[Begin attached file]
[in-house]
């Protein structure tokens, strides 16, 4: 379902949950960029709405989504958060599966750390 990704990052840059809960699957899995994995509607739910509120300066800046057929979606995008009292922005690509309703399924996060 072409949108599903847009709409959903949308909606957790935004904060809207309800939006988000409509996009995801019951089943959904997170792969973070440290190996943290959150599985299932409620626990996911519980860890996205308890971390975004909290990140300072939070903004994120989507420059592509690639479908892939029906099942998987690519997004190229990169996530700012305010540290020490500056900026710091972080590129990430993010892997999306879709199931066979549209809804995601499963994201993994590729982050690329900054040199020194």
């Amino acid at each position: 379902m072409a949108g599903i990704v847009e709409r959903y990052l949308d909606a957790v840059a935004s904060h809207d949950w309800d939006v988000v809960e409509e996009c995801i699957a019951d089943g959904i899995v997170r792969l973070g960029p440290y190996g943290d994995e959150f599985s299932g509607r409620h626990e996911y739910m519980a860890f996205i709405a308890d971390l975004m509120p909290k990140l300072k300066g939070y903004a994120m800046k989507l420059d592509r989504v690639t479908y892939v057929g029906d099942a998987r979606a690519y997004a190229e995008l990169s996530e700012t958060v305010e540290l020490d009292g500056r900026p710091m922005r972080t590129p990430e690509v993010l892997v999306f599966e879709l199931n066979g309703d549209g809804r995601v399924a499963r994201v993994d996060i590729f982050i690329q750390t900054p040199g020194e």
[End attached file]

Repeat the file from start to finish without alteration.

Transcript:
[in-house]
């Protein structure tokens, strides 16, 4: 379902949950960029709405989504958060599966750390 990704990052840059809960699957899995994995509607739910509120300066800046057929979606995008009292922005690509309703399924996060 072409949108599903847009709409959903949308909606957790935004904060809207309800939006988000409509996009995801019951089943959904997170792969973070440290190996943290959150599985299932409620626990996911519980860890996205308890971390975004909290990140300072939070903004994120989507420059592509690639479908892939029906099942998987690519997004190229990169996530700012305010540290020490500056900026710091972080590129990430993010892997999306879709199931066979549209809804995601499963994201993994590729982050690329900054040199020194």
């Amino acid at each position: 379902m072409a949108g599903i990704v847009e709409r959903y990052l949308d909606a957790v840059a935004s904060h809207d949950w309800d939006v988000v809960e409509e996009c995801i699957a019951d089943g959904i899995v997170r792969l973070g960029p440290y190996g943290d994995e959150f599985s299932g509607r409620h626990e996911y739910m519980a860890f996205i709405a308890d971390l975004m509120p909290k990140l300072k300066g939070y903004a994120m800046k989507l420059d592509r989504v690639t479908y892939v057929g029906d099942a998987r979606a690519y997004a190229e995008l990169s996530e700012t958060v305010e540290l020490d009292g500056r900026p710091m922005r972080t590129p990430e690509v993010l892997v999306f599966e879709l199931n066979g309703d549209g809804r995601v399924a499963r994201v993994d996060i590729f982050i690329q750390t900054p040199g020194e």